Normally the clone number (n) is >100 000. Studies in the field of overlapping pool sequencing (30) have proved that it is more efficient to split a large library into smaller blocks of samples, which is called repeated blocks design. Hence, the clones are first randomly divided into several blocks and then pooled “intra-block”. The number of clones that span a variant site follows a Poisson distribution; therefore, we could calculate the block number (b), the clone numbers in each block (cb), and the maximum number (s) of clones that span a variant, i.e. the maximum number of positive samples in group testing. Thus the pooling design for each block should guarantee the ability to find the correct set of clones when the variant is covered by, at most, s clones.

Assigning alleles to clones

After sequencing the pooled clones, the next critical procedure is to call the variants and assign the alleles to the correct clone set. Currently, variants may be obtained from the next generation sequencing data by various methods (31). Subsequently, alleles are assigned to their original clones one by one, including both the reference allele and the non-reference allele for every variant site. Considering that few clones actually carry a certain allele, the allele assignment problem can be solved using compressed sensing (CS). In CS, the unknown sparse vector x, with few elements that are non-zero, can be reconstructed by solving the equation:

equation M3

In the allele assignment, M is the pooling matrix M = {mij}, and for each allele, the ith element in Y represents how many times the allele is sequenced in the ith pool, which could be obtained from the sequencing results. M and Y are known; therefore, vector x could be obtained by solving the equation. The elements in x are either 1 or 0, meaning the clone contains the allele or it does not. Figure Figure11 shows an example. Suppose five clones are pooled into three pools, according to Figure Figure1A.1A. This means that pool #1 contains clone 1, 4 and 5; pool #2 contains clone 2 and 4; and pool #3 contains clone 3 and 5. The sequencing results are shown in Figure Figure1B.1B. In this example, allele 2 is sequenced three, two and one times in pools #1, #2 and #3, respectively. According to M and Y, the vector x for every allele could be solved and the five clones could be reconstructed accordingly, as shown in Figure Figure1C.1C. For example, the sequencing result of allele 2 is (3, 2, 1)T, equaling the dot-product of the vector M with the target vector x of (1, 1, 0, 1, 1)T, which means allele 2 is contained in clone 1, clone 2, clone 4 and clone 5, but not in clone 3.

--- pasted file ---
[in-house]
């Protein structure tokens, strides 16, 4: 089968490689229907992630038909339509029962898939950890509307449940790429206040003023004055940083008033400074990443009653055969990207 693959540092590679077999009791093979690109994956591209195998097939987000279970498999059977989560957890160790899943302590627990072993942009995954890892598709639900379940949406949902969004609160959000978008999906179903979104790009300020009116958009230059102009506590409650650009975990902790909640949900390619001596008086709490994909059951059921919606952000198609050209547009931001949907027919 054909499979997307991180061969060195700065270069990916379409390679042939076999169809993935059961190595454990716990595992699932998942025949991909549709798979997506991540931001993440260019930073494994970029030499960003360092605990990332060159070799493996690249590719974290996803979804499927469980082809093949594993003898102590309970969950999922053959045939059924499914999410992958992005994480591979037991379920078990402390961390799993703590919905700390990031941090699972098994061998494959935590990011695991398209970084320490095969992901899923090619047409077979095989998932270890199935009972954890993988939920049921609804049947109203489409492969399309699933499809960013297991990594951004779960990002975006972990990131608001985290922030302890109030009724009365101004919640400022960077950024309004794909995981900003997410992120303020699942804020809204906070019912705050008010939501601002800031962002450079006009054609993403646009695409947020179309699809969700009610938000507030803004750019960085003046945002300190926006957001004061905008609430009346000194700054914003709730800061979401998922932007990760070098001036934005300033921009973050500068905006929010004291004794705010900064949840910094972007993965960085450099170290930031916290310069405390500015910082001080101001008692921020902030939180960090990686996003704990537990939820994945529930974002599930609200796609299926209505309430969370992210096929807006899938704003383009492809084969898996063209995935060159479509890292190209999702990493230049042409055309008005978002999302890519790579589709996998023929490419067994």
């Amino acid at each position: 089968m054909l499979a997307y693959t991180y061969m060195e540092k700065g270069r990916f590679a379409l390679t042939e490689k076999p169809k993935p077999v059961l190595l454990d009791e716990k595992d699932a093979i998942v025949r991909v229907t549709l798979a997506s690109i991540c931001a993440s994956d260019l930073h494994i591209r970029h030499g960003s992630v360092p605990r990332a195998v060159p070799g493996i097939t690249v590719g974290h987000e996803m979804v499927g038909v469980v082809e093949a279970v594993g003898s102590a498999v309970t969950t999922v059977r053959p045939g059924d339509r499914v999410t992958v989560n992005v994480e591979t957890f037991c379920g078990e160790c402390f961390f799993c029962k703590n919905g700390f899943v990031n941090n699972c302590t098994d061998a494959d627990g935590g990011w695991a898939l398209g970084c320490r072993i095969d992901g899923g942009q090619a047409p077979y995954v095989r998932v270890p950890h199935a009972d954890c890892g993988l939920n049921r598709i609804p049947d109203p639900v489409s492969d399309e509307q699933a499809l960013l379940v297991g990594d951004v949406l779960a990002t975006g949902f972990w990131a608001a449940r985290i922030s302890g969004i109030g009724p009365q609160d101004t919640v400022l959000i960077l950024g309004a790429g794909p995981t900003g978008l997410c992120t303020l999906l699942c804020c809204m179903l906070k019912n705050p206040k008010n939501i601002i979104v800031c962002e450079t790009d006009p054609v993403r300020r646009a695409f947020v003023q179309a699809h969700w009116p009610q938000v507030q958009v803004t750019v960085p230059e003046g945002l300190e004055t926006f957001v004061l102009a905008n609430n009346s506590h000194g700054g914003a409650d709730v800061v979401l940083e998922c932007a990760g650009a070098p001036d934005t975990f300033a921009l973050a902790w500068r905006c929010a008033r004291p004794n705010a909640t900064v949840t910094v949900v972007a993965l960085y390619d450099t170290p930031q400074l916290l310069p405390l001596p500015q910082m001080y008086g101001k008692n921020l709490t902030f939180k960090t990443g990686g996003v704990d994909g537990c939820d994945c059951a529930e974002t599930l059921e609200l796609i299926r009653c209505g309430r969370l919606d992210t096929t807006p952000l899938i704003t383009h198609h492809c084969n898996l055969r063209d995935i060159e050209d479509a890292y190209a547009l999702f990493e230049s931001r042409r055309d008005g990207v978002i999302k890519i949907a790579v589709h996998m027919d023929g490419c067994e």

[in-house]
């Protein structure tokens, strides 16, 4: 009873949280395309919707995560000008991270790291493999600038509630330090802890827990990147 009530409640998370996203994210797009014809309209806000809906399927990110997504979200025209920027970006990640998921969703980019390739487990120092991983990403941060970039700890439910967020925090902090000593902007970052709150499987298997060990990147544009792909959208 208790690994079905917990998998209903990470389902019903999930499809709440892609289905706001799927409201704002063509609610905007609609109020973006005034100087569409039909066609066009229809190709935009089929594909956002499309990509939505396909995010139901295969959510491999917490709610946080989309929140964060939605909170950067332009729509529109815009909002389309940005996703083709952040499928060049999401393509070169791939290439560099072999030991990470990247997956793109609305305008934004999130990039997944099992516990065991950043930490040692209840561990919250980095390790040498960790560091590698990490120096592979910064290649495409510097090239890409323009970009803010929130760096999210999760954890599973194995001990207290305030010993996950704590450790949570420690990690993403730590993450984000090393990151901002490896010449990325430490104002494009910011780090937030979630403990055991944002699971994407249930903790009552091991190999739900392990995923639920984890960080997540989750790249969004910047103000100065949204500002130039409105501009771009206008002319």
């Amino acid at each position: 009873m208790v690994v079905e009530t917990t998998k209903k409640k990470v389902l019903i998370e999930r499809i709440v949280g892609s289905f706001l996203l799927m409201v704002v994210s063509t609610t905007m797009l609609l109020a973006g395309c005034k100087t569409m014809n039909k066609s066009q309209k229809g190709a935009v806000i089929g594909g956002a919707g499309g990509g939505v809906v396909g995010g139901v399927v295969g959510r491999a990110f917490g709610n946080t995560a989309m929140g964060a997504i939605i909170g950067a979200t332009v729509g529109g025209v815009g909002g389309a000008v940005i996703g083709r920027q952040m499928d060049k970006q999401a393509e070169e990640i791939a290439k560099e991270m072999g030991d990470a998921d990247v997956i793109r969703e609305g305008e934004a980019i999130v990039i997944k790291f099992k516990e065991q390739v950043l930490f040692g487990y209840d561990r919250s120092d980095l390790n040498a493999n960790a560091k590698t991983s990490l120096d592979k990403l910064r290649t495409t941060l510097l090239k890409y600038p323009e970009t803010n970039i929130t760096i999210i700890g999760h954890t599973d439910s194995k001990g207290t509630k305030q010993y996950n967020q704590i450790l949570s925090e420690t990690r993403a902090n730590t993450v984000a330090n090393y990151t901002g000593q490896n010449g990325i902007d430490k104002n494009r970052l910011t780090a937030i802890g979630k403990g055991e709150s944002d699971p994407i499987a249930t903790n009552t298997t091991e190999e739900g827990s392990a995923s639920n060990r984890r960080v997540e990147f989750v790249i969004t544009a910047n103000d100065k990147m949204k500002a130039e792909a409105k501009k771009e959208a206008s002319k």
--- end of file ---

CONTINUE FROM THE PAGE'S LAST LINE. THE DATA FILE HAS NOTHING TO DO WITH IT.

To assign alleles correctly and efficiently in substantial clones, the l1-squared nonnegative regularization (NNREG) algorithm could be employed to solve equation (1) and estimate x, which achieves sparse recovery using a conventional non-negative least squares algorithm and allows for sparsity promotion, constraining x to be non-negative at the same time (32). NNREG recovers x by solving the optimization problem (2) for some large λ > 0.

equation M4